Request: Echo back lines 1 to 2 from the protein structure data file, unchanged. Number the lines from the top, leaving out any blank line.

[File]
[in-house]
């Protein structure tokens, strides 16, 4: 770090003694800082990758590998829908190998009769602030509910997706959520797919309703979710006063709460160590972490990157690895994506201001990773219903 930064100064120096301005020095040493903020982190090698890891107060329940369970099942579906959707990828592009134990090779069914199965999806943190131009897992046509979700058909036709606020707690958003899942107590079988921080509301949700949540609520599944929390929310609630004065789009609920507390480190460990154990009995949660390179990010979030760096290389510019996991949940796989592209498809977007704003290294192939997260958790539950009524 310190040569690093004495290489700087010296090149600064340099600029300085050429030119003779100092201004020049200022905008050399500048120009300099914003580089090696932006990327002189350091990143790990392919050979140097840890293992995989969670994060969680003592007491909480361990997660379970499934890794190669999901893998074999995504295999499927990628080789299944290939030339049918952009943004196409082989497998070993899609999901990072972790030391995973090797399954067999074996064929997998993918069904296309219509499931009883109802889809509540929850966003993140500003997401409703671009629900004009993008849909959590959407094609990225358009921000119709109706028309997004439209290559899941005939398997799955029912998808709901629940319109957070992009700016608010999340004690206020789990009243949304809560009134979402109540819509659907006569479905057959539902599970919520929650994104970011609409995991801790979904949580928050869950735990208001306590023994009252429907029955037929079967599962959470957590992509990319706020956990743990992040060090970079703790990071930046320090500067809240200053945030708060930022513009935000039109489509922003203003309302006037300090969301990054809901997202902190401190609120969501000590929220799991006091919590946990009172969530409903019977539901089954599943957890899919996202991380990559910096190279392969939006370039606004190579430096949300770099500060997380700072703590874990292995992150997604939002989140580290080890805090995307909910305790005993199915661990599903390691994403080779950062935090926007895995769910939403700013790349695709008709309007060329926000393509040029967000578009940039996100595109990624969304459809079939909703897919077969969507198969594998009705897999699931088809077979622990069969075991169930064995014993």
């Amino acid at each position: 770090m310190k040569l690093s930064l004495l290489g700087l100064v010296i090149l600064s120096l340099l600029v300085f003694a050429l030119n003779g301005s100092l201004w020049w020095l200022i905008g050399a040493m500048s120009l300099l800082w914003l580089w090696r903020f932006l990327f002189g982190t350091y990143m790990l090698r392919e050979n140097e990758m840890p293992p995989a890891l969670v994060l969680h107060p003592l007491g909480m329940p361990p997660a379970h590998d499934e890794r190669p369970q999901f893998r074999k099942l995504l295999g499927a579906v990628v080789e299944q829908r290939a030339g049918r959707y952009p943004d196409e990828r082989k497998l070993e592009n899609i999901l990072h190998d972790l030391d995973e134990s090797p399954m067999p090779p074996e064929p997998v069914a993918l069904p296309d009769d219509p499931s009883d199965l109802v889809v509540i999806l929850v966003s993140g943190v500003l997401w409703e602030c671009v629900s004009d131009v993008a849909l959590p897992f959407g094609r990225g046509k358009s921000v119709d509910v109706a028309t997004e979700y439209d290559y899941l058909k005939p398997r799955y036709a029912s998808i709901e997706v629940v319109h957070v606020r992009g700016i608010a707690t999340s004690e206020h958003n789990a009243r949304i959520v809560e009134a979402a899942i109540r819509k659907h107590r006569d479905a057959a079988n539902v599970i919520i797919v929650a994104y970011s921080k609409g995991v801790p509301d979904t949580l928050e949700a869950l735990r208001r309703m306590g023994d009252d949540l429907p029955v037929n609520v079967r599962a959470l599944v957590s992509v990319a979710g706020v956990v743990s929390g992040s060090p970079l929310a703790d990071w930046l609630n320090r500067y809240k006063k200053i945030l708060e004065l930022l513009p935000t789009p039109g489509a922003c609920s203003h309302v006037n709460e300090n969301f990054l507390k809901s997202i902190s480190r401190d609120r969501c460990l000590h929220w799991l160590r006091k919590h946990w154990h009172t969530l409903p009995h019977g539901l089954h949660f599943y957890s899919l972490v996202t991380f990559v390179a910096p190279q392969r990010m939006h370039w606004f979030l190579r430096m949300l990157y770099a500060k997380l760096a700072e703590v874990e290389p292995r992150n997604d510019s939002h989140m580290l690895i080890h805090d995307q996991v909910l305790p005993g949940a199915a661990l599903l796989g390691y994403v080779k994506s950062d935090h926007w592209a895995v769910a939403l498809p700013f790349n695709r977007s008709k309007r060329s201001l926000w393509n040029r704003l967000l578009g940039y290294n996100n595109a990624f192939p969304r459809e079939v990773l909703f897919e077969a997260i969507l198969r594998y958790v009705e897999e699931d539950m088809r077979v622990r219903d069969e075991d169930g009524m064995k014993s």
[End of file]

[in-house]
């Protein structure tokens, strides 16, 4: 770090003694800082990758590998829908190998009769602030509910997706959520797919309703979710006063709460160590972490990157690895994506201001990773219903 930064100064120096301005020095040493903020982190090698890891107060329940369970099942579906959707990828592009134990090779069914199965999806943190131009897992046509979700058909036709606020707690958003899942107590079988921080509301949700949540609520599944929390929310609630004065789009609920507390480190460990154990009995949660390179990010979030760096290389510019996991949940796989592209498809977007704003290294192939997260958790539950009524 310190040569690093004495290489700087010296090149600064340099600029300085050429030119003779100092201004020049200022905008050399500048120009300099914003580089090696932006990327002189350091990143790990392919050979140097840890293992995989969670994060969680003592007491909480361990997660379970499934890794190669999901893998074999995504295999499927990628080789299944290939030339049918952009943004196409082989497998070993899609999901990072972790030391995973090797399954067999074996064929997998993918069904296309219509499931009883109802889809509540929850966003993140500003997401409703671009629900004009993008849909959590959407094609990225358009921000119709109706028309997004439209290559899941005939398997799955029912998808709901629940319109957070992009700016608010999340004690206020789990009243949304809560009134979402109540819509659907006569479905057959539902599970919520929650994104970011609409995991801790979904949580928050869950735990208001306590023994009252429907029955037929079967599962959470957590992509990319706020956990743990992040060090970079703790990071930046320090500067809240200053945030708060930022513009935000039109489509922003203003309302006037300090969301990054809901997202902190401190609120969501000590929220799991006091919590946990009172969530409903019977539901089954599943957890899919996202991380990559910096190279392969939006370039606004190579430096949300770099500060997380700072703590874990292995992150997604939002989140580290080890805090995307909910305790005993199915661990599903390691994403080779950062935090926007895995769910939403700013790349695709008709309007060329926000393509040029967000578009940039996100595109990624969304459809079939909703897919077969969507198969594998009705897999699931088809077979622990069969075991169930064995014993």